Age discrimination claim won by plumber called ‘Half-dead Dave’

Age discrimination claim won by plumber called ‘Half-dead Dave’ 

After being nicknamed ‘half-dead Dave’ by his colleagues, a plumbing and heating engineer has won his claim for unfair dismissal and been awarded compensation of almost £25,000. This was for age-related discrimination and unfair dismissal.

Mr Robson worked at Clarke’s Mechanical which is based in Cowes on the Isle of Wight. He was made redundant in 2020 and at the time he was 69 years of age. He was the oldest skilled worker in the business.

Clarke’s Mechanical had suffered a downturn in business and had been advised that a major contract they held would not be renewed. Mr Robson was among the staff that were working on a job which was soon to end.

On 24th January 2020, Mr Robson was informed that he would be made redundant with eight weeks’ notice. Mr Robson had received no warning prior to this meeting or had any idea of his risk of redundancy. There had been no consultation with him.

The meeting in January lasted just 13 minutes with Mr Robson admitting to the tribunal that he had not been given any information about redundancy or appeals procedures.

Soon after this meeting other staff members were invited to apply for voluntary redundancy.

Mr Robson appealed against the decision. He asked whether his age had been a deciding factor in the decision. At that time Mr Robson was a highly qualified Gas safe registered plumber and gas fitter. He had worked in the field since 1965.

Soon after he had been informed about his redundancy, Mr Robson saw on Clarke’s Mechanical website, an advertisement requiring a qualified plumber/pipefitter on the Isle of Wight. The position advertised a short-term employment contract and sub-contract positions for an immediate start.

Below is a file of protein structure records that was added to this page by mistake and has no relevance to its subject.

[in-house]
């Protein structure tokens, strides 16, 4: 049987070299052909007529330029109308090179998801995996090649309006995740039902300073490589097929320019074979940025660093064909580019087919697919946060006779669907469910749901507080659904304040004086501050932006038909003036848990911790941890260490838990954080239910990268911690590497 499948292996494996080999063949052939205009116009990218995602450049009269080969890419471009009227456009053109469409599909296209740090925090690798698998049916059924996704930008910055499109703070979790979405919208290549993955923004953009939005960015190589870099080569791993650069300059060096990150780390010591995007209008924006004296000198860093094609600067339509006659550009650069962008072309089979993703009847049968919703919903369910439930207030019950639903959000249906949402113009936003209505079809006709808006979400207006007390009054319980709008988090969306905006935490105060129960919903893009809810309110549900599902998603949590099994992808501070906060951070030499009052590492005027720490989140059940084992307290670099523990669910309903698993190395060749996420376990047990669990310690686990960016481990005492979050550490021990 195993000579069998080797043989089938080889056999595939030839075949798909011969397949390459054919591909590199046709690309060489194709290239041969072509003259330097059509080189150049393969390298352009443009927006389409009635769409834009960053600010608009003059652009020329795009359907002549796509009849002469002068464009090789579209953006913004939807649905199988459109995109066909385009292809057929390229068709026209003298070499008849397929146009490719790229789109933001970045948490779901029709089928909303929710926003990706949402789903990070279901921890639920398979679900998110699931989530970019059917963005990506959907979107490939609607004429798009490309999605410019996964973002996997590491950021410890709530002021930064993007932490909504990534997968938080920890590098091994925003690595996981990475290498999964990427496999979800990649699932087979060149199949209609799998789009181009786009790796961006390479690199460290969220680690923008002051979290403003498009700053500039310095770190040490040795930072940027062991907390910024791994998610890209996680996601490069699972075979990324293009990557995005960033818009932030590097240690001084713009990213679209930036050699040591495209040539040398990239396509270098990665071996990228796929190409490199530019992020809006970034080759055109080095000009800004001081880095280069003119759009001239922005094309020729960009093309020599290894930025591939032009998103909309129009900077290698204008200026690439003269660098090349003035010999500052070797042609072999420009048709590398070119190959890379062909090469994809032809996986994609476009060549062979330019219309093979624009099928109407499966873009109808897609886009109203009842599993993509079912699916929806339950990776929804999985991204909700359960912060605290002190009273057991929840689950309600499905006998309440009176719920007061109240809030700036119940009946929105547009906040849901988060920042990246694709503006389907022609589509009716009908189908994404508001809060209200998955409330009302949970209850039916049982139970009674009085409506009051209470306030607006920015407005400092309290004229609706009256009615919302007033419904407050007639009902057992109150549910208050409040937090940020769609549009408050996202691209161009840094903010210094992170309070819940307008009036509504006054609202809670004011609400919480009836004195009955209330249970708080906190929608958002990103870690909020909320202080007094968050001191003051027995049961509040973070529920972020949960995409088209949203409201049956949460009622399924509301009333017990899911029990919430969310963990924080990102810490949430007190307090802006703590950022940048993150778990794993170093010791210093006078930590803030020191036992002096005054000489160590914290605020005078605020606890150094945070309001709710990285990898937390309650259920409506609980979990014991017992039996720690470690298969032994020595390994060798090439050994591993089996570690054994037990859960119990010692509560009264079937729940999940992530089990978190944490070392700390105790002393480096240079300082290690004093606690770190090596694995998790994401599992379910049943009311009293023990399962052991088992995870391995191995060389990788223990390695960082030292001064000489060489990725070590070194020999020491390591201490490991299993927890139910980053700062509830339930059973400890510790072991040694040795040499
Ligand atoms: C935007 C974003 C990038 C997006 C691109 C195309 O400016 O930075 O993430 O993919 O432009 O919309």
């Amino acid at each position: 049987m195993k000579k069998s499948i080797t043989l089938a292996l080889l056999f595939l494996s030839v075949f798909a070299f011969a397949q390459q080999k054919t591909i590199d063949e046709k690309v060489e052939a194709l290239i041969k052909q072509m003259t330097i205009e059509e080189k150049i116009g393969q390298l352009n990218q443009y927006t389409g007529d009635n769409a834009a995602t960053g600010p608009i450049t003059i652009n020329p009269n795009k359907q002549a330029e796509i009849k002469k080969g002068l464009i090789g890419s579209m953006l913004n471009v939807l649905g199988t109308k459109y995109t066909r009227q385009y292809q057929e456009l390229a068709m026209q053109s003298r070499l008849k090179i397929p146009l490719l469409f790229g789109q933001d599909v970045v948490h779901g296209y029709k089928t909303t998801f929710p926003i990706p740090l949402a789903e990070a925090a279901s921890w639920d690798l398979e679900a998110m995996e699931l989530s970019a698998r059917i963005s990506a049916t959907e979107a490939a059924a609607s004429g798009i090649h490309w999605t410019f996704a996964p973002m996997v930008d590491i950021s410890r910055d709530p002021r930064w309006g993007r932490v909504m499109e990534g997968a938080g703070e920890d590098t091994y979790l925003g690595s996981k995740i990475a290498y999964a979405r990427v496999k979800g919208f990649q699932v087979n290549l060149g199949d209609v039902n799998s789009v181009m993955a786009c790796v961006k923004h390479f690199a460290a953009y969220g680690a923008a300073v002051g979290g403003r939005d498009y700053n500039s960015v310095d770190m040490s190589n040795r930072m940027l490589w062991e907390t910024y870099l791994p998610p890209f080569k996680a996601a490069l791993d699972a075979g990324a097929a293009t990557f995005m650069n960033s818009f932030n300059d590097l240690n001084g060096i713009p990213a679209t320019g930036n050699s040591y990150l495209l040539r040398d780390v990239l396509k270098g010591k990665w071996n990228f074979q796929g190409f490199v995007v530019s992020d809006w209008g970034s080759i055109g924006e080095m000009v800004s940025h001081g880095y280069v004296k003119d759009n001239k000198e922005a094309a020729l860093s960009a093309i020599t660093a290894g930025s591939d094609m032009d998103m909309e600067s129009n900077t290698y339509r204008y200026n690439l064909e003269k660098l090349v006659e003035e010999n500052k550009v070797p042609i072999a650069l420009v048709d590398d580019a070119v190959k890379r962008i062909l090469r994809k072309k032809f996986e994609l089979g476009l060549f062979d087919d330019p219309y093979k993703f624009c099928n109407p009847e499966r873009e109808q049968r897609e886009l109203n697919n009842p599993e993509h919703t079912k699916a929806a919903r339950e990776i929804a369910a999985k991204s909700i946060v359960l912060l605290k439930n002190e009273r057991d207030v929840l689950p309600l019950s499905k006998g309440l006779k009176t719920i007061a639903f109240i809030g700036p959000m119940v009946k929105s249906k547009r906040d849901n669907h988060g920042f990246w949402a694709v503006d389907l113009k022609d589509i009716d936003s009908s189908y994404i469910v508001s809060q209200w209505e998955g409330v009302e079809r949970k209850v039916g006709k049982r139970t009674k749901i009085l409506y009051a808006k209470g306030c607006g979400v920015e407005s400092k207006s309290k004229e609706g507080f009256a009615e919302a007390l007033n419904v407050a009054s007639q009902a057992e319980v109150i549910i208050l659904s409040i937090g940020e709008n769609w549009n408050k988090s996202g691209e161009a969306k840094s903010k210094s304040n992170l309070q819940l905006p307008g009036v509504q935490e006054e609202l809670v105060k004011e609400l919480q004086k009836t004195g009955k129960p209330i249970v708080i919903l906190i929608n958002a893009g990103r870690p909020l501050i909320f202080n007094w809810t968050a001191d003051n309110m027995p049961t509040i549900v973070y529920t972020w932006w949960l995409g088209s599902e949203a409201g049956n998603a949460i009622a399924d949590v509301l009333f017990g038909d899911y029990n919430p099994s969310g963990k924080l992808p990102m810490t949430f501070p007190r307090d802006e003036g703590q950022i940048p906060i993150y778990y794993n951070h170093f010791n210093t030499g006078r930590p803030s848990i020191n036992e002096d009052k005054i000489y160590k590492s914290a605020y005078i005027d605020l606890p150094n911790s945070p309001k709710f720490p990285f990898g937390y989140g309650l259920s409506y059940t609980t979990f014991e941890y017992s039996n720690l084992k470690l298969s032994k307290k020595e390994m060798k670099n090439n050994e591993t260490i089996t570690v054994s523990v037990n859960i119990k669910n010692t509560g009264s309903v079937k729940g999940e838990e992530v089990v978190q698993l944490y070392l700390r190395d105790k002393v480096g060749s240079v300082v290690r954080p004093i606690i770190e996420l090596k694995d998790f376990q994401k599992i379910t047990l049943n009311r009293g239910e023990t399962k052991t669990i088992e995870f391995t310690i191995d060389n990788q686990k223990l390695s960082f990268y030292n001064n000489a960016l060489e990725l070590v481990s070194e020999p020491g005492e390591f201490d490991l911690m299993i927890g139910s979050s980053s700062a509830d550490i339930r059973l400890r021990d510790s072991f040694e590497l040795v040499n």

Although Mr Robson was more than qualified for this role, he was not offered the position at the redundancy meeting.

On 17th February Mr Robson received the scoring criteria which were applied in selecting him for redundancy. It was sent by company director Mr Clarke.

Mr Robson told the tribunal that he felt the scores were fabricated because in earlier meetings no mention of a scoring system had been carried out.

The scoring showed that Mr Robson’s performance had been the lowest, apart from a junior trainee. Mr Robson disputed at the tribunal that his score for domestic experience equated to that of trainee plumbers.

The tribunal ruled that the scoring process was discriminatory and that it had indeed been based on Mr Robson’s age.

There could be no other reason for his redundancy. Mr Robson was skilled and versatile and had no history of performance or conduct issues. The scoring was fictitious.

The tribunal ruled that in the absence of evidence to justify his dismissal, the context pointed directly to Mr Robson being selected because of his age. He was the oldest staff member there.

Clarke’s Mechanical denied that age had been a deciding factor. The tribunal noted that most employers would ‘be alive to the age profile of their staff.’

The company may have been concerned about future performance concerns and health, but they had given Mr Robson’s age no thought at all when they made him redundant.

Mr Robson told the tribunal that on 27th February 2020 he had received a letter confirming that he would be paid for his last three weeks of work during his notice period and was not required to work any longer. His last day at the company was 28th February 2020.

The tribunal heard that Mr Robson was called ‘half-dead Dave’ or ‘half-dead’ by his colleagues, including his supervisor Mr Pitman.

One such incident had taken place when Mr Pitman told a trainee, Mr Fox, to hand something to ‘half-dead Dave.’ Mr Fox, the trainee said that he did not know who that was and was told by Mr Pitman that it was the nickname they had given to Mr Robson.

Mr Fox at the hearing apologised and said that he had felt uncomfortable using the name.

When queried about the nickname Mr Pitman stated that the use of the name was simply just ‘banter’, and no malice was involved.

The tribunal felt that using the nickname was age-related and derogatory.

Mr Robson stated that he did see the nickname as a reflection of his age, and he felt vulnerable because of this. He felt that if he made a fuss, his job could be at risk.

The tribunal asked Mr Robson if he has requested his colleagues stop using the nickname to which Mr Robson replied that it was just ‘not worth the row and the argument which would follow.’

Mr Robson said that if a person challenged the management they seemed to get victimised. The only way he could deal with the situation was by letting it go. Mr Robson thought that because he only had a few years left to work before retiring, he would be able to put up with the name-calling.

Mr Robson did not make any formal complaint about the nickname until the end of his employment.

The tribunal ordered Clarke’s Mechanical to pay Mr Robson £24,926.14. This included amounts for unfair dismissal, injury to feelings, discrimination, and interest.


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